Google doodle celebrates the 115th Birthday of Cartola, a Brazilian composer, poet, and singer

Google doodle celebrates the 115th Birthday of Cartola, a Brazilian composer, poet, and singer

Cartola, a Brazilian musician, poet, and performer who became renowned all throughout the nation as a master of samba, is honoured in today’s fairytale Doodle. He was given the name Angenor de Oliveira at birth on this date in Rio de Janeiro in 1908.

Cartola developed a passion for music while growing up; he observed his father playing the guitar and cavaquinho (a Brazilian ukulele), revelled in samba at Carnival, and eventually acquired to play his father’s instruments. He had to start working at an early age to support his family; he worked as a painter, mason, bricklayer, and construction worker. Because he wore a bowler hat to prevent cement from getting into his hair, this is how he earned the moniker “Cartola.”

Cartola first met Carlos Cachaça in Morro da Mangueira, where they both developed a lifelong friendship and career in music. By the age of 17, Cartola was writing sambas and performing in local taverns. In 1928, a few more musicians joined the pair in establishing the Estaço Primeira de Mangueira, one of Rio’s first samba schools, where Cartola served as the harmony director. Great singers sang his sambas, and he also taught music. Divina Dama, a famous song in 1932, helped him become more well-known. Cartola used his well-known songs No Quero Mais, Sim, and O Sol Nascerá to highlight the poetic language and emotion of samba on the radio programme A Voz do Morro, at Carnival, and in his music.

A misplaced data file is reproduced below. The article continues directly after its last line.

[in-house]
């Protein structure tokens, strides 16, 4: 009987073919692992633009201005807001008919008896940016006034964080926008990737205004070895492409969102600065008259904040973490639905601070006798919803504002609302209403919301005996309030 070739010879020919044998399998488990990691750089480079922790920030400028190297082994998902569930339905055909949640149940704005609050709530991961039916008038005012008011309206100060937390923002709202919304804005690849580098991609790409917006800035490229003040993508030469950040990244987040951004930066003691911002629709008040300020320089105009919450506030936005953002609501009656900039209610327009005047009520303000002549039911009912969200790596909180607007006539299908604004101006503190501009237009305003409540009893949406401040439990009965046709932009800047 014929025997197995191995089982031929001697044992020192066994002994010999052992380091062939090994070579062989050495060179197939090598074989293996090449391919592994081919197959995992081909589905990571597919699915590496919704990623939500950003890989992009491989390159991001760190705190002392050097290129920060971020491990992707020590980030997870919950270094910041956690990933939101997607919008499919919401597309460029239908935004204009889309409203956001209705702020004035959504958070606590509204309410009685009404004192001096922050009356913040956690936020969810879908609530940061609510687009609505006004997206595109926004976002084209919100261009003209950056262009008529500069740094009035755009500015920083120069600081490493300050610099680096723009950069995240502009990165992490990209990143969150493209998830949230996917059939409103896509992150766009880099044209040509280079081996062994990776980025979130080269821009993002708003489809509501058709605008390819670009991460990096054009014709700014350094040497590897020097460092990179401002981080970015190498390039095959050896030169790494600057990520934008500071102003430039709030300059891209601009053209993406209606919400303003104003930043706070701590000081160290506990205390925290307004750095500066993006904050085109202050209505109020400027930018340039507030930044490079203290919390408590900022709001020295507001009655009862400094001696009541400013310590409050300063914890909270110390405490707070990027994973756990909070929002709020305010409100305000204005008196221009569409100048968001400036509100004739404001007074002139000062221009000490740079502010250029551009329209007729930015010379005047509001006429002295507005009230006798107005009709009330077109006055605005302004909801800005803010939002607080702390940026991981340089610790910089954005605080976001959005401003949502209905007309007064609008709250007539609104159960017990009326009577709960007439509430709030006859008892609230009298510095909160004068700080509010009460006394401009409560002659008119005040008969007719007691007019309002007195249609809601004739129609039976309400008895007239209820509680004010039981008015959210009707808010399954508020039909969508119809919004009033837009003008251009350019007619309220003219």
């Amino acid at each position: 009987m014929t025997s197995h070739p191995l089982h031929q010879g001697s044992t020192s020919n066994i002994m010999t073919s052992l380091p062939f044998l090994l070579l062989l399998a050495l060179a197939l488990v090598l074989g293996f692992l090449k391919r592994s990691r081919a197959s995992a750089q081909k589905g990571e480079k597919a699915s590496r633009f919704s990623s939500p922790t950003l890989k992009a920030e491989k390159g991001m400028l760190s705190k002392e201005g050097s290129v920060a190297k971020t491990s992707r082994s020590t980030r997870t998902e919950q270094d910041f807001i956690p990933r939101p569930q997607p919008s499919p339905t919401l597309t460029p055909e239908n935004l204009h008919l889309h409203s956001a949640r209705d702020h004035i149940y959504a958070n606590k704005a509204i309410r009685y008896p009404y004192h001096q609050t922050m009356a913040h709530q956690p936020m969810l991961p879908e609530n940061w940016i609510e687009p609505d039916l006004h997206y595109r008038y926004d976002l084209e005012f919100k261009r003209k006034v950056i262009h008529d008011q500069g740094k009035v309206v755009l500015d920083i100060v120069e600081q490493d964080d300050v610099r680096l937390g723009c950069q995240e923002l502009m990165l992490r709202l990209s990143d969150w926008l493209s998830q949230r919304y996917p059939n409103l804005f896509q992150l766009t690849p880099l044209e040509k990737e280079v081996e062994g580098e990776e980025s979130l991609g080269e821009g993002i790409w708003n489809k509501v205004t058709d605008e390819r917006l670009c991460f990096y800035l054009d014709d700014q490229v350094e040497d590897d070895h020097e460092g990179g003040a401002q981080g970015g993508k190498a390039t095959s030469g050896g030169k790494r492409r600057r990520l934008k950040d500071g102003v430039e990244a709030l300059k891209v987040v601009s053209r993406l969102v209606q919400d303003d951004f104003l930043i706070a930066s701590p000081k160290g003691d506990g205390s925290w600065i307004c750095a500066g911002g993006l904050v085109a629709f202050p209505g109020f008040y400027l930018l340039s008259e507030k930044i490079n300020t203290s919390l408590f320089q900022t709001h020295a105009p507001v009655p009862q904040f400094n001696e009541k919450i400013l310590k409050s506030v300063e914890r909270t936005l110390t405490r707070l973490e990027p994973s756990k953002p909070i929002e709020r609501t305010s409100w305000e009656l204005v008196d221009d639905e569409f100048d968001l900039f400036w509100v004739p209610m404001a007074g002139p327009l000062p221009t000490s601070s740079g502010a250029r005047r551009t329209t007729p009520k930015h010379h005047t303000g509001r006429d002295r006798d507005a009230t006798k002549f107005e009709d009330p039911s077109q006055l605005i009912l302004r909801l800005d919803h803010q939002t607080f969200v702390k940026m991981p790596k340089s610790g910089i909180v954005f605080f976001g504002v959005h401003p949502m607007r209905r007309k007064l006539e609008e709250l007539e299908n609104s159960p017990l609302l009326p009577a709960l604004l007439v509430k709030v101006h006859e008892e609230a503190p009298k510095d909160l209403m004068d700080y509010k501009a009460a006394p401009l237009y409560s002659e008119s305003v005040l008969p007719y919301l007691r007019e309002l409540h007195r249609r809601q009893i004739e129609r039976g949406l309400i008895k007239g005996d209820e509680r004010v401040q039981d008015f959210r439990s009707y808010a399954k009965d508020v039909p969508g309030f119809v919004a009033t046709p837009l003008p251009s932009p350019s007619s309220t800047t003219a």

Before meeting his future wife Zica, who inspired him to pick up his love once more, he took a brief vacation from music. Together, they managed Zicartola, a samba house and restaurant that served as a gathering place for musicians and dancers. She was a well-known cook.

It wasn’t until 1974 that Cartola released his own LP, but it was an immediate hit that received both praise from critics and awards. Soon after, three more LPs were released, one of which, the outstanding As Rosas No Falam, was chosen as the music for a soap opera. At the age of 70, the sambista performed and composed for the first time as an individual. His pieces are being performed and recorded by musicians today, preserving his legacy.

Happy birthday, Cartola!


Share This Post